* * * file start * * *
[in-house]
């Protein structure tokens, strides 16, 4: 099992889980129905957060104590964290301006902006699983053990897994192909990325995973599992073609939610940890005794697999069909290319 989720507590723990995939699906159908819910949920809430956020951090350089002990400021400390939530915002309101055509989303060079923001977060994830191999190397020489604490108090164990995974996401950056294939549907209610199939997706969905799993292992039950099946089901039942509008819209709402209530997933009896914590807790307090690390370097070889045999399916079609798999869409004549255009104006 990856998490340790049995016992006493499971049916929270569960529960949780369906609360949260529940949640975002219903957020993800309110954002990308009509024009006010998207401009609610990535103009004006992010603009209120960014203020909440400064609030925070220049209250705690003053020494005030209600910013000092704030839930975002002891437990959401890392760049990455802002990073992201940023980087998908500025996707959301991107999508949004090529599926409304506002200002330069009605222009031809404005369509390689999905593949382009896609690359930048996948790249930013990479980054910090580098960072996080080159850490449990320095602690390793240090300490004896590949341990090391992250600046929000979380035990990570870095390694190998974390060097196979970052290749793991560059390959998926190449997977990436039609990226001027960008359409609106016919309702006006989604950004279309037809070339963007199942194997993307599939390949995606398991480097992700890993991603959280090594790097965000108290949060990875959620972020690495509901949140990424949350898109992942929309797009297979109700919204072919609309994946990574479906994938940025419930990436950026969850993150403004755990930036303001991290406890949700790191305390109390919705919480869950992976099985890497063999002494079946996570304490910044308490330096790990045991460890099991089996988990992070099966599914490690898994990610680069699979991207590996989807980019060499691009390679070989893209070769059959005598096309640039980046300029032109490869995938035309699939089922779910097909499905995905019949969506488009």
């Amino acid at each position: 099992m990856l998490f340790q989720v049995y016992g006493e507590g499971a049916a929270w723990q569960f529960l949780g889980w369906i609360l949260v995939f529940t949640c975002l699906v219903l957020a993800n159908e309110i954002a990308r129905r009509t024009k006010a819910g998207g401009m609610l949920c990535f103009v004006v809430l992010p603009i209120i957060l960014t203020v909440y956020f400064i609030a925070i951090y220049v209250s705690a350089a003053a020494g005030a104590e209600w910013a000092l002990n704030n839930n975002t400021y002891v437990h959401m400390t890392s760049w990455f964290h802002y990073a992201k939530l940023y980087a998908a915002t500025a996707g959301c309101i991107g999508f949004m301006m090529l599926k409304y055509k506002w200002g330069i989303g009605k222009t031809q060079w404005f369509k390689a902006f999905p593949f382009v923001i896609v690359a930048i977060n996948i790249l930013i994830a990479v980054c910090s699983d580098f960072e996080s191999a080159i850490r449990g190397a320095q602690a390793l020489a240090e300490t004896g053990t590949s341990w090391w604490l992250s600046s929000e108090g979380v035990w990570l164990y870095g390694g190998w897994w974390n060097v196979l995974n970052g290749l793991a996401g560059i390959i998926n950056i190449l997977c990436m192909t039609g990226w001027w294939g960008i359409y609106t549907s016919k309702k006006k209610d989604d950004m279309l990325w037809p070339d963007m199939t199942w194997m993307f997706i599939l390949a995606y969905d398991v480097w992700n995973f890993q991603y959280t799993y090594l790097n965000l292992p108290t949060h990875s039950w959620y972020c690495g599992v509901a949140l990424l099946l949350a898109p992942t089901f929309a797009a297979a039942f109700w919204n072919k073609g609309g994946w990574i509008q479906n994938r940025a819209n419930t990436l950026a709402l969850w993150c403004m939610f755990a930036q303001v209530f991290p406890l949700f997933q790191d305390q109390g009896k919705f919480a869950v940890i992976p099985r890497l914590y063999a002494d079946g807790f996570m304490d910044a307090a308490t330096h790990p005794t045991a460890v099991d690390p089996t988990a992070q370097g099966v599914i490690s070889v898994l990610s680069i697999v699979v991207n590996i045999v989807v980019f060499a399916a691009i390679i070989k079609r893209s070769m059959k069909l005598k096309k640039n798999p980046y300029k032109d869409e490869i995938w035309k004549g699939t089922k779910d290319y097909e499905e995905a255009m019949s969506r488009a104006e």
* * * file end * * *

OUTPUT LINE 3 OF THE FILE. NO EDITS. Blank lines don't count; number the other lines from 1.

């Amino acid at each position: 099992m990856l998490f340790q989720v049995y016992g006493e507590g499971a049916a929270w723990q569960f529960l949780g889980w369906i609360l949260v995939f529940t949640c975002l699906v219903l957020a993800n159908e309110i954002a990308r129905r009509t024009k006010a819910g998207g401009m609610l949920c990535f103009v004006v809430l992010p603009i209120i957060l960014t203020v909440y956020f400064i609030a925070i951090y220049v209250s705690a350089a003053a020494g005030a104590e209600w910013a000092l002990n704030n839930n975002t400021y002891v437990h959401m400390t890392s760049w990455f964290h802002y990073a992201k939530l940023y980087a998908a915002t500025a996707g959301c309101i991107g999508f949004m301006m090529l599926k409304y055509k506002w200002g330069i989303g009605k222009t031809q060079w404005f369509k390689a902006f999905p593949f382009v923001i896609v690359a930048i977060n996948i790249l930013i994830a990479v980054c910090s699983d580098f960072e996080s191999a080159i850490r449990g190397a320095q602690a390793l020489a240090e300490t004896g053990t590949s341990w090391w604490l992250s600046s929000e108090g979380v035990w990570l164990y870095g390694g190998w897994w974390n060097v196979l995974n970052g290749l793991a996401g560059i390959i998926n950056i190449l997977c990436m192909t039609g990226w001027w294939g960008i359409y609106t549907s016919k309702k006006k209610d989604d950004m279309l990325w037809p070339d963007m199939t199942w194997m993307f997706i599939l390949a995606y969905d398991v480097w992700n995973f890993q991603y959280t799993y090594l790097n965000l292992p108290t949060h990875s039950w959620y972020c690495g599992v509901a949140l990424l099946l949350a898109p992942t089901f929309a797009a297979a039942f109700w919204n072919k073609g609309g994946w990574i509008q479906n994938r940025a819209n419930t990436l950026a709402l969850w993150c403004m939610f755990a930036q303001v209530f991290p406890l949700f997933q790191d305390q109390g009896k919705f919480a869950v940890i992976p099985r890497l914590y063999a002494d079946g807790f996570m304490d910044a307090a308490t330096h790990p005794t045991a460890v099991d690390p089996t988990a992070q370097g099966v599914i490690s070889v898994l990610s680069i697999v699979v991207n590996i045999v989807v980019f060499a399916a691009i390679i070989k079609r893209s070769m059959k069909l005598k096309k640039n798999p980046y300029k032109d869409e490869i995938w035309k004549g699939t089922k779910d290319y097909e499905e995905a255009m019949s969506r488009a104006e």